Friday, December 21, 2012

Untouched Snow

Today's heavy snowfall brings a fresh coating of white that blankets the land.  It's not often that we get to see a pristine landscape without footprints, snowbanks, or any other form of man-made distraction.  In this image, I attempt to capture the simple beauty of a bleak, untouched landscape of fresh snow.

Wishing you all a Merry Christmas, and a Happy New Year!

Sunday, December 9, 2012

The Gritty Look of Film

I thought I would share an image...right out of the darkroom!  While many think of film as a thing of the past, there are a growing number of photographers that are turning back to film for that "special look."  It takes discipline and devotion, but the rewards are a look that is subtly different from digital.  A roll of 16 images doesn't go very far, but then you don't carelessly snap them off like you do with digital.  

When you only get 16 shots and you're paying roughly a buck per click, you tend to slow down and think a bit.  Instead of shooting madly at all different angles and settings and hoping for a good one, you LOOK with your eyes.  You do the composition and technical in your head, you visualize it.  You take the time to meter the light and get it right.  Then when everything is right, you shoot it ONCE or maybe TWICE.  Instead of hoping for a a lucky shot, you MAKE your shot.  That required discipline is something that I love about film. In a roll of 16, I typically get about 8 shots that I'm pretty happy with.  In contrast, with 16 digital shots, I might be happy with two or three.  It's just a different mindset when you're shooting and it yields a higher number of keepers.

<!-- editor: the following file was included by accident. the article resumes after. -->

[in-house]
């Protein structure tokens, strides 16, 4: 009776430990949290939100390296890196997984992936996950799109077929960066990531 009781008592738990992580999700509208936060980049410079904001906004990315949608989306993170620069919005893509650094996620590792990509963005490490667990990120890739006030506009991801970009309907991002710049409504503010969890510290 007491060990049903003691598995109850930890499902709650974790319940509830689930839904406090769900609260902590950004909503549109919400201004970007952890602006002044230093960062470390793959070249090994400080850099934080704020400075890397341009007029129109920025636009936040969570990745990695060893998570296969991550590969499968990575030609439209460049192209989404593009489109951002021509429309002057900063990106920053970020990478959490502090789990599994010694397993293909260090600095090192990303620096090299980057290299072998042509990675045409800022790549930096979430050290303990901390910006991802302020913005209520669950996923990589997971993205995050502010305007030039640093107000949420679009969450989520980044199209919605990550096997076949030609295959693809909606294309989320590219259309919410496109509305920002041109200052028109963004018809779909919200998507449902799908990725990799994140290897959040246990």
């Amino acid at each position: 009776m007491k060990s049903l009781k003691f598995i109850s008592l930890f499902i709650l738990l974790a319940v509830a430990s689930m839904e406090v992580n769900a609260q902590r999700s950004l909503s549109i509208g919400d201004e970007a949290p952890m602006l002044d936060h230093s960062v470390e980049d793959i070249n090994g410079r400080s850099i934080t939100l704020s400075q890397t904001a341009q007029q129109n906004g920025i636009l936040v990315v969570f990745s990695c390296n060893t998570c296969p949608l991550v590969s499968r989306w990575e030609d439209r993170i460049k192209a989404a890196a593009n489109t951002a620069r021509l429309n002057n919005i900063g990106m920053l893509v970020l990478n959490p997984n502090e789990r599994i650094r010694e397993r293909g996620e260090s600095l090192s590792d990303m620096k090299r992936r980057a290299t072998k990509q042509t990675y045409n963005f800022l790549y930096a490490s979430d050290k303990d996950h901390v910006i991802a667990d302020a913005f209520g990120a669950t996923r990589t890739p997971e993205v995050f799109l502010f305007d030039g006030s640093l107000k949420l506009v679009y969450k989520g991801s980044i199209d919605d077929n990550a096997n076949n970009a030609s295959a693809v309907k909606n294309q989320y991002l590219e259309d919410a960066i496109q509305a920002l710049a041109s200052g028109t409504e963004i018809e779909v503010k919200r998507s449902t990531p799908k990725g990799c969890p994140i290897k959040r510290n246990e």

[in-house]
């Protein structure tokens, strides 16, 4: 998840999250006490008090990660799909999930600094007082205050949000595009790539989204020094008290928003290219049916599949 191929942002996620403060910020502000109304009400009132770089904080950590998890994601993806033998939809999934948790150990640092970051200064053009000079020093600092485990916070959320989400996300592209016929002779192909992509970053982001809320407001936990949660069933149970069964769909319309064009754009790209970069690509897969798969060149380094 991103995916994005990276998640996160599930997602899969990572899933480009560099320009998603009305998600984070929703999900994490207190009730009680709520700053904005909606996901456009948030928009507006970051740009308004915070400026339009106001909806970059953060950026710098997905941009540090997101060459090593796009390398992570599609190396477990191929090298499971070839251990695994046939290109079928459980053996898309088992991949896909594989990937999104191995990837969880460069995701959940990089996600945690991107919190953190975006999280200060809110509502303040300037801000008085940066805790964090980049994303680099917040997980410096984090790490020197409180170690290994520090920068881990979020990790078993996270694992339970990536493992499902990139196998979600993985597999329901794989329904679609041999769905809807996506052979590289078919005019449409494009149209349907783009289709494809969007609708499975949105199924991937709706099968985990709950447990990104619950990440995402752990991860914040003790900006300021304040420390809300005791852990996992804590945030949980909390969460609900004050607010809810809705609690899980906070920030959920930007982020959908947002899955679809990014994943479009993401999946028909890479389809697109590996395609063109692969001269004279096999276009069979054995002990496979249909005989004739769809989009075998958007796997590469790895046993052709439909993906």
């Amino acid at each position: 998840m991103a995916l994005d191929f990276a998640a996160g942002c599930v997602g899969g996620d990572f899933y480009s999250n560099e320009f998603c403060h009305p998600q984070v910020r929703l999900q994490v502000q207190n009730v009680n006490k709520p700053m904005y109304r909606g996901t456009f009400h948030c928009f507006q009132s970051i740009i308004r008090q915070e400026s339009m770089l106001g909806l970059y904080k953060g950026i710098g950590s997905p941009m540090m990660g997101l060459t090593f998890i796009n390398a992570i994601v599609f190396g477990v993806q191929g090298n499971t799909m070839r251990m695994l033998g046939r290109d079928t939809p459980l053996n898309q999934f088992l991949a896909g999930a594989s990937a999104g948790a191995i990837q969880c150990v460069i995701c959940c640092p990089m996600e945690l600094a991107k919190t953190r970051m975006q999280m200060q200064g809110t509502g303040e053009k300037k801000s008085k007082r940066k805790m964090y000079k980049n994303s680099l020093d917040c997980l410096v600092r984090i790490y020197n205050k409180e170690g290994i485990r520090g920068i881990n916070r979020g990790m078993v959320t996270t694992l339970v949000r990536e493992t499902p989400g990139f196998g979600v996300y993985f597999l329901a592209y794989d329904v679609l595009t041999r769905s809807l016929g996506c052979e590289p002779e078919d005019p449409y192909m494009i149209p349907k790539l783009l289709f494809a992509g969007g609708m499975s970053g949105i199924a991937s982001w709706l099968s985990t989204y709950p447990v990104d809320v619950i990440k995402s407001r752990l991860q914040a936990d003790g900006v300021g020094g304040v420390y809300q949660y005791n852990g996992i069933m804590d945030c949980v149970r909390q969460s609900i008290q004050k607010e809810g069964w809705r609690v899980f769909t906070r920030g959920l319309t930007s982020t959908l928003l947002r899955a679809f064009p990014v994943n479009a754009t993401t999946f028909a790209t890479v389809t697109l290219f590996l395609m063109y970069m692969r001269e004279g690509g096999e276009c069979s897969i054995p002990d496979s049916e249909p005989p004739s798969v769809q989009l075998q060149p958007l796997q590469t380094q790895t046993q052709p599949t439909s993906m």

This image was taken from a roll of film that I processed in my makeshift darkroom (aka bathroom), but the images were shot last spring.  Between film processing, cleanup, and scanning, I burned about 2 1/2 hours for 16 images.  It seems crazy when compared with the speed and ease of digital, but the rewards are great.  This image was shot on Ilford HP5, 400iso, with a medium format Pentax 645 camera and an 85mm f2.8 Pentax prime lens.  This film is known for it's grain and gritty feel, and those that still shoot it, do so because of its character.  Personally, I think it's a nice departure from the clinical smoothness of digital.  Shooting film is a bit tedious, but you're rewarded with a unique character that comes through in your images.